Keywords

Powell–Eyring model Nanofluid Thermal radiation Variable viscosity and thermal conductivity Spectral local linearization method 

1 Introduction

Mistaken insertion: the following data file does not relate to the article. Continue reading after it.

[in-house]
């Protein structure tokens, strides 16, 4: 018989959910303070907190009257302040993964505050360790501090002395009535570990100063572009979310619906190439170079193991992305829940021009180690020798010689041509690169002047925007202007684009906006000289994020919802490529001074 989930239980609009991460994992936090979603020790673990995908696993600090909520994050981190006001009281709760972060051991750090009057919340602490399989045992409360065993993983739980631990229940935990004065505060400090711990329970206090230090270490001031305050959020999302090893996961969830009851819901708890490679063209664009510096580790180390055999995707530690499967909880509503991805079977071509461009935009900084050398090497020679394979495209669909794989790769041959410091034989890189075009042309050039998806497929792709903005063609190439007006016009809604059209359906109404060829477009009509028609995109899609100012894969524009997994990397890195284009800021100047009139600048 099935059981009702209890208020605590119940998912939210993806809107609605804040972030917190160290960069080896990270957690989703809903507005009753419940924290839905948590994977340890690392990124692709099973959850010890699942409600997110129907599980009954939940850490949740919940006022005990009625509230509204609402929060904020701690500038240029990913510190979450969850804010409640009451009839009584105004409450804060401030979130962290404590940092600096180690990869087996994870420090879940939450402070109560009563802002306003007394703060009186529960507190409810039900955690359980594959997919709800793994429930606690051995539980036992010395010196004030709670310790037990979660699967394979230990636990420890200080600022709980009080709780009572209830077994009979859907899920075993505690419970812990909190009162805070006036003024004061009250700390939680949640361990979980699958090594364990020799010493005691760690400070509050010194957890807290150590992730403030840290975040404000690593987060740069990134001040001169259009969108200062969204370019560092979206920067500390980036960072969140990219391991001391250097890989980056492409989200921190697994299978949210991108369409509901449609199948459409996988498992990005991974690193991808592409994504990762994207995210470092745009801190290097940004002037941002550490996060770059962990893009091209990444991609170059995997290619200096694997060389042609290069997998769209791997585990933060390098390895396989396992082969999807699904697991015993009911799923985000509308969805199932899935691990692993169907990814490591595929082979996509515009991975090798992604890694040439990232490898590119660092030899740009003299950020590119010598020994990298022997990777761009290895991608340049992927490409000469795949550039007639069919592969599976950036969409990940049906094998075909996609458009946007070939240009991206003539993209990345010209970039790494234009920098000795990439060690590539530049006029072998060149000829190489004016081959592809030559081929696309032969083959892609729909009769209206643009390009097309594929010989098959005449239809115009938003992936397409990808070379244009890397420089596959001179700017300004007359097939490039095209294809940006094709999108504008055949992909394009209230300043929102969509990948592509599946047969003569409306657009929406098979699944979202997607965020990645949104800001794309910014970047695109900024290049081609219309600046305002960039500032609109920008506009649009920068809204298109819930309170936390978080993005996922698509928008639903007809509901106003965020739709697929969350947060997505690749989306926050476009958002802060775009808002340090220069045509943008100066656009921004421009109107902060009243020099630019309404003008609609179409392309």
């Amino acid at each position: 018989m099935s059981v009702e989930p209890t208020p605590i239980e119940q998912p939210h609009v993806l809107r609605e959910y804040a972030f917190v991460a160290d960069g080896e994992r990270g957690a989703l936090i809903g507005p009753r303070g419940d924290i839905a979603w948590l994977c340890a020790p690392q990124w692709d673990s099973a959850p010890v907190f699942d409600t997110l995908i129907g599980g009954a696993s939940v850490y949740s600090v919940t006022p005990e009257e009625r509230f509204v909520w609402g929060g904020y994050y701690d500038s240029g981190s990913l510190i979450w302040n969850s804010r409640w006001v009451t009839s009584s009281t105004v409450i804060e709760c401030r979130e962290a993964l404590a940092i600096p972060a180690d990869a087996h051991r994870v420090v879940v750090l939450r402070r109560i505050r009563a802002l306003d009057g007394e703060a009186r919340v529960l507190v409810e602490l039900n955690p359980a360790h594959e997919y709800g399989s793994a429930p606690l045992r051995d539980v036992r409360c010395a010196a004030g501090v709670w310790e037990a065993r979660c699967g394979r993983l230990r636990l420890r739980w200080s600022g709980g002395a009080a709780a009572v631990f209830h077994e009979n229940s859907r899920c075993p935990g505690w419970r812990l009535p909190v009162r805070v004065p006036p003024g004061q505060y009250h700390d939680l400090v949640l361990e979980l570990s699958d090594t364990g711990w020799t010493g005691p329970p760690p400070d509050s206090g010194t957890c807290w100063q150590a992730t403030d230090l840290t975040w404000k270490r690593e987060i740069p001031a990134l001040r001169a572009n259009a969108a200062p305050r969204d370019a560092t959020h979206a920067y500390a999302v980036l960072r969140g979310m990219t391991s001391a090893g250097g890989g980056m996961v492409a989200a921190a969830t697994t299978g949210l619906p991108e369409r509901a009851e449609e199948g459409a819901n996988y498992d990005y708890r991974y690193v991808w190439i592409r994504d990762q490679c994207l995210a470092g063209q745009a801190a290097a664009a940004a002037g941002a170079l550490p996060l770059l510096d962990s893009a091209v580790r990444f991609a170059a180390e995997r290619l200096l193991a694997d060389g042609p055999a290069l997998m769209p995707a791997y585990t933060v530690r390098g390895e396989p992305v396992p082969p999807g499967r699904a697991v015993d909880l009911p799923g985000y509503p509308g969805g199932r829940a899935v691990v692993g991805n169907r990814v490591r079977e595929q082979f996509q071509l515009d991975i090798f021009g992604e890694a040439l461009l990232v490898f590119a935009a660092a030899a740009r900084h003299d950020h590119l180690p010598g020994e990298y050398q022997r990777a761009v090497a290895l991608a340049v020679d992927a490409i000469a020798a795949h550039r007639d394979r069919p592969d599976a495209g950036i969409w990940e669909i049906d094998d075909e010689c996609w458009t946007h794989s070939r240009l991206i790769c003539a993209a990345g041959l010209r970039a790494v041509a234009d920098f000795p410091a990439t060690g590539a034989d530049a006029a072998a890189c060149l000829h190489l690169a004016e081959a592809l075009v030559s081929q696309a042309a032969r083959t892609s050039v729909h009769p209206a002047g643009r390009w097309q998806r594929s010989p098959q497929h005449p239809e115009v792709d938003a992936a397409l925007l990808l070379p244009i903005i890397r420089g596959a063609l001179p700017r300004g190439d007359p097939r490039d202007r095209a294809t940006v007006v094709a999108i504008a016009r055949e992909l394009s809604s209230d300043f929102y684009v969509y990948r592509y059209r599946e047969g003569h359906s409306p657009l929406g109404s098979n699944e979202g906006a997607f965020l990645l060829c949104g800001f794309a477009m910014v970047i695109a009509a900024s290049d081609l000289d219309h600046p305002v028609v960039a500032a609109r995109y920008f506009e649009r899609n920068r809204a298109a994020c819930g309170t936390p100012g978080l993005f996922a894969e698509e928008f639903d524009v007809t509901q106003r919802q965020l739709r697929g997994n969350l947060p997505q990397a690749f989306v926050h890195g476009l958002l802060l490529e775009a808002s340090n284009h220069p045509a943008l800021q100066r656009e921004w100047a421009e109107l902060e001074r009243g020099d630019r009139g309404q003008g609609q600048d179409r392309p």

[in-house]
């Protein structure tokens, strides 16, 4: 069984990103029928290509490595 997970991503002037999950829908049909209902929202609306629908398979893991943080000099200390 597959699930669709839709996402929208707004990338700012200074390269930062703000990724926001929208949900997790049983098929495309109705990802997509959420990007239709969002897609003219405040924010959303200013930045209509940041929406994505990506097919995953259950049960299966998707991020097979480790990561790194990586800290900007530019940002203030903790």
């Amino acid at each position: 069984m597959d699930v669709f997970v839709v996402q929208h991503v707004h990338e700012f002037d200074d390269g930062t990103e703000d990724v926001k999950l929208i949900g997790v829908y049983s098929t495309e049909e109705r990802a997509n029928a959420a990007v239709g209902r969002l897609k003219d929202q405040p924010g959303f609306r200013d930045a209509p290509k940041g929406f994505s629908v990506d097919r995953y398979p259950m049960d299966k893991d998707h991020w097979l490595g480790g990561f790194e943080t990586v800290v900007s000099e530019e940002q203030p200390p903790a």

Efforts to improve the efficiency and performance of industrial and engineering processes have led to the replacement of traditional heat transfer fluids (e.g water, oil or ethylene glycol) with nanofluids. A nanofluid is a colloidal suspension containing metals or oxides, for example, copper oxide, alumina, zinc oxide or iron oxide having a diameter less than 100 nm. The applications of these fluids can be found in solar technology, where nanofluids are used to enhance the productivity and efficiency of a solar thermal system when used as a collector. In biomedical sciences, nanofluids find applications in cancer therapeutics and cryosurgery. A comprehensive review of other applications of nanofluids is given by Wong and De Leon [1], Robert et al. [2], Devendiran and Amirtham [3] and Munyalo and Zhang [4].